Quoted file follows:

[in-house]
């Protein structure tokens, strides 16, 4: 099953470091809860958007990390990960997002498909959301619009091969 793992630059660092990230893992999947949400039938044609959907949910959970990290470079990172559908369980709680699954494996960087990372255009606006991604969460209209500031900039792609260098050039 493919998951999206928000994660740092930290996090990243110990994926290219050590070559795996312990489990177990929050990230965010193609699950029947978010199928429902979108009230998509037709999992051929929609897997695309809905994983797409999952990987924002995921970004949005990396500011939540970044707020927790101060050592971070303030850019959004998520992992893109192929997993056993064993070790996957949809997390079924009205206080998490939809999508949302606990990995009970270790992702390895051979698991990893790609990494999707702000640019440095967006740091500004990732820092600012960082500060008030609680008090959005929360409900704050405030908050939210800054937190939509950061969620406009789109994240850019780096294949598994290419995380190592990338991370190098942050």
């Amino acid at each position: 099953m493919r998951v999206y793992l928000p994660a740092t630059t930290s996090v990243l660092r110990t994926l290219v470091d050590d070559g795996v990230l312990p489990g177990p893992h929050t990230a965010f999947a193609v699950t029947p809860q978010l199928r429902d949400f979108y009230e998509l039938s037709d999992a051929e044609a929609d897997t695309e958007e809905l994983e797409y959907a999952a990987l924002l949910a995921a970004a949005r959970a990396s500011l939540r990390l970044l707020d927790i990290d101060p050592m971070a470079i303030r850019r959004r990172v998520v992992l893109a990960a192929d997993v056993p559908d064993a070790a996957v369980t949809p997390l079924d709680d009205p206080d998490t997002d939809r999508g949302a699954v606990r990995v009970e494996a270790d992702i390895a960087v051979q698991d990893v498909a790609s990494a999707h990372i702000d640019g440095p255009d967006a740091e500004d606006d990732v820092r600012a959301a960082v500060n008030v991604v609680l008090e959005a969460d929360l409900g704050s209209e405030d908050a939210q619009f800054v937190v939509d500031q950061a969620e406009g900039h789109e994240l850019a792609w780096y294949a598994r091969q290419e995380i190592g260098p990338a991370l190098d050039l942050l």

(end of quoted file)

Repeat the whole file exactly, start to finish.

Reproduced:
[in-house]
């Protein structure tokens, strides 16, 4: 099953470091809860958007990390990960997002498909959301619009091969 793992630059660092990230893992999947949400039938044609959907949910959970990290470079990172559908369980709680699954494996960087990372255009606006991604969460209209500031900039792609260098050039 493919998951999206928000994660740092930290996090990243110990994926290219050590070559795996312990489990177990929050990230965010193609699950029947978010199928429902979108009230998509037709999992051929929609897997695309809905994983797409999952990987924002995921970004949005990396500011939540970044707020927790101060050592971070303030850019959004998520992992893109192929997993056993064993070790996957949809997390079924009205206080998490939809999508949302606990990995009970270790992702390895051979698991990893790609990494999707702000640019440095967006740091500004990732820092600012960082500060008030609680008090959005929360409900704050405030908050939210800054937190939509950061969620406009789109994240850019780096294949598994290419995380190592990338991370190098942050």
């Amino acid at each position: 099953m493919r998951v999206y793992l928000p994660a740092t630059t930290s996090v990243l660092r110990t994926l290219v470091d050590d070559g795996v990230l312990p489990g177990p893992h929050t990230a965010f999947a193609v699950t029947p809860q978010l199928r429902d949400f979108y009230e998509l039938s037709d999992a051929e044609a929609d897997t695309e958007e809905l994983e797409y959907a999952a990987l924002l949910a995921a970004a949005r959970a990396s500011l939540r990390l970044l707020d927790i990290d101060p050592m971070a470079i303030r850019r959004r990172v998520v992992l893109a990960a192929d997993v056993p559908d064993a070790a996957v369980t949809p997390l079924d709680d009205p206080d998490t997002d939809r999508g949302a699954v606990r990995v009970e494996a270790d992702i390895a960087v051979q698991d990893v498909a790609s990494a999707h990372i702000d640019g440095p255009d967006a740091e500004d606006d990732v820092r600012a959301a960082v500060n008030v991604v609680l008090e959005a969460d929360l409900g704050s209209e405030d908050a939210q619009f800054v937190v939509d500031q950061a969620e406009g900039h789109e994240l850019a792609w780096y294949a598994r091969q290419e995380i190592g260098p990338a991370l190098d050039l942050l």